Study supports OmniActive’s capsaicin’s weight loss effects

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Study supports OmniActive’s capsaicin’s weight loss effects
The potential weight management effects of a proprietary hot red pepper extract may be linked to its ability to promote the break down of fat (lipolysis), says a new study.

According to findings published in the Lipids in Health and Disease​, a single 100 milligram dose of OmniActive’s Capsimax ingredient increased levels of free-fatty acids both before and after exercise, compared with a placebo.

In addition to the increased level of fat burning, researchers from the University of Memphis also report that the capsaicin ingredient did not affect heart rate, systolic or diastolic blood pressure. The researchers also note that there were gastric upsets associated with the supplement.

The study’s findings were welcomed by Jayant Deshpande, PhD, OmniActive’s chief technology officer. "This study shows very promising results surrounding Capsimax, while substantiating the need for supplementation with Capsimax in combination with exercise,” ​said Dr Deshpande.

Hot ingredient for weight management

Capsaicin is found in the white pulp of chili peppers and is the compound that gives them their ‘heat’, causing a burning sensation in any tissue it comes into contact with. However studies have investigated the compounds potential health benefits, including helping weight loss, having anti-inflammatory properties, antioxidant activity, and inhibiting a number of cancer cells.

OmniActive’s Capsimax ingredient is said to be manufactured using a patented process that creates a “beadlet microsphere”​ that allows the nutrient to be released while “eliminating any potential discomfort” ​associated with chili’s inherent heat.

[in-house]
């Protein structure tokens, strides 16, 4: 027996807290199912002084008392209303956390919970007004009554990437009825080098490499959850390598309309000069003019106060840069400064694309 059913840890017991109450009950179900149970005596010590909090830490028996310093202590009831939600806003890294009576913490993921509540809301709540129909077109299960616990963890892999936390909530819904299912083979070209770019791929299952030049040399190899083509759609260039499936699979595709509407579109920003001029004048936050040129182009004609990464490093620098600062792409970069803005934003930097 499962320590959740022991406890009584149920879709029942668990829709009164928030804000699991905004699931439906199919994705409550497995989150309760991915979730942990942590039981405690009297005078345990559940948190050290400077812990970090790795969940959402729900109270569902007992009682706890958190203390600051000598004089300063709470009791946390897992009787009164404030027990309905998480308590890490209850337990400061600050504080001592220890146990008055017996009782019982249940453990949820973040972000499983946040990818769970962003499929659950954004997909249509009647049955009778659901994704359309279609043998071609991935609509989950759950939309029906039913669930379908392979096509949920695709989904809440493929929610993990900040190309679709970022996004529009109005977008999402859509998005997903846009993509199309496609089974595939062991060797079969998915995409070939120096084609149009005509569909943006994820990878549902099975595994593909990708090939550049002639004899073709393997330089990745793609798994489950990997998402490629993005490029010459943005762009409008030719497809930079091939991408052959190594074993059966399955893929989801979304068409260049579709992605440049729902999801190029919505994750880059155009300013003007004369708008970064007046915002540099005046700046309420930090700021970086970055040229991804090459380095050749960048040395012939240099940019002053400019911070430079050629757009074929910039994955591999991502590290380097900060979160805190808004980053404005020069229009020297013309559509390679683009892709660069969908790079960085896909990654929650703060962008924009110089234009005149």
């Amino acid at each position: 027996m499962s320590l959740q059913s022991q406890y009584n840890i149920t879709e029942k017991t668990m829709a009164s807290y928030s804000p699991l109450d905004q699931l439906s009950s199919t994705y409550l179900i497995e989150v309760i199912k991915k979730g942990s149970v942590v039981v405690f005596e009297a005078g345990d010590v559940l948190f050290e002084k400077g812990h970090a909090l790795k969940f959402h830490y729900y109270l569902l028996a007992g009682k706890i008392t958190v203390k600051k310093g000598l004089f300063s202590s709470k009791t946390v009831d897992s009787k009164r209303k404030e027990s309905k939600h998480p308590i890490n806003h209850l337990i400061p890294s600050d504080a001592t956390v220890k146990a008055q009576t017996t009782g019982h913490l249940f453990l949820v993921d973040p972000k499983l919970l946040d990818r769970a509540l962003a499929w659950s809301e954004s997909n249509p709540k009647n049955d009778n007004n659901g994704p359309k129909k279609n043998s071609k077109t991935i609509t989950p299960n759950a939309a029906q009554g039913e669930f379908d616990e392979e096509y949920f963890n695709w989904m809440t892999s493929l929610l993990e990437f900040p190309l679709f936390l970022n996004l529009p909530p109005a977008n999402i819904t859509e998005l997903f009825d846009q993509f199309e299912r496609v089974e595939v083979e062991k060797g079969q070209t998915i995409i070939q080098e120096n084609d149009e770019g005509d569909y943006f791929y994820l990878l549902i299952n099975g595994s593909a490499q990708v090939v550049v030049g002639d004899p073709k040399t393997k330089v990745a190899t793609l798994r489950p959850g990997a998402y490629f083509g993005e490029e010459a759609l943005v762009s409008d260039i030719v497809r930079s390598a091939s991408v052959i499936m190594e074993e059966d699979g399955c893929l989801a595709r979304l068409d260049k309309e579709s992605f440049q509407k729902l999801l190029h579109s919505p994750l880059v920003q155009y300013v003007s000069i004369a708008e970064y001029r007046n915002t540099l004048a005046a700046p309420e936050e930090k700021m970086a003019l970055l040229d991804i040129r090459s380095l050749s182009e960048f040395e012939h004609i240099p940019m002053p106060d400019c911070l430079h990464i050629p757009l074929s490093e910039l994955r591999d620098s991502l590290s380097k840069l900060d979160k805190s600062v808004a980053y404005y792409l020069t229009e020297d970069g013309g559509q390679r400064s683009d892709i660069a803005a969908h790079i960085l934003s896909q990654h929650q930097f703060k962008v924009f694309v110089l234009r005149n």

Study details

Led by Dr Richard Bloomer, the researchers recruited 10 men and 10 women and, after a 12 hour fast, randomized them to receive either 100 mg of Capsimax (providing a dose of capsaicinoids of 2 mg) or a placebo. Two hours after ingestion the participants performed 30 minutes of exercise.

Results showed that free fatty acid and glycerol levels – said to be indicative of lipolysis – were higher before and after exercise, compared with placebo, said the researchers.

“While many previous studies have used dosages of capsaicinoids ranging from 3 mg to over 150 mg while noting mixed findings for increased lipolysis, our data support the use of a very low dosage of capsaicinoids (2 mg) to increase free fatty acids and glycerol concentrations,”​ said the researchers. “It is possible that a higher dosage of our specific capsaicinoid supplement would promote more dramatic effects.

“It is also possible, based on dissolution studies of the Capsimax, that a longer time course of measurement may have been associated with more profound effects.

“Further research is necessary to test these hypotheses,”​ they added.

Source: Lipids in Health and Disease
 2010, 9​:72, doi: 10.1186/1476-511X-9-72
 “Effect of oral intake of capsaicinoid beadlets on catecholamine secretion and blood markers of lipolysis in healthy adults: a randomized, placebo controlled, double-blind, cross-over study”
 Authors: Richard J Bloomer, R.E. Canale, S. Shastri, S. Suvarnapathki

To read the full paper, please click here​.

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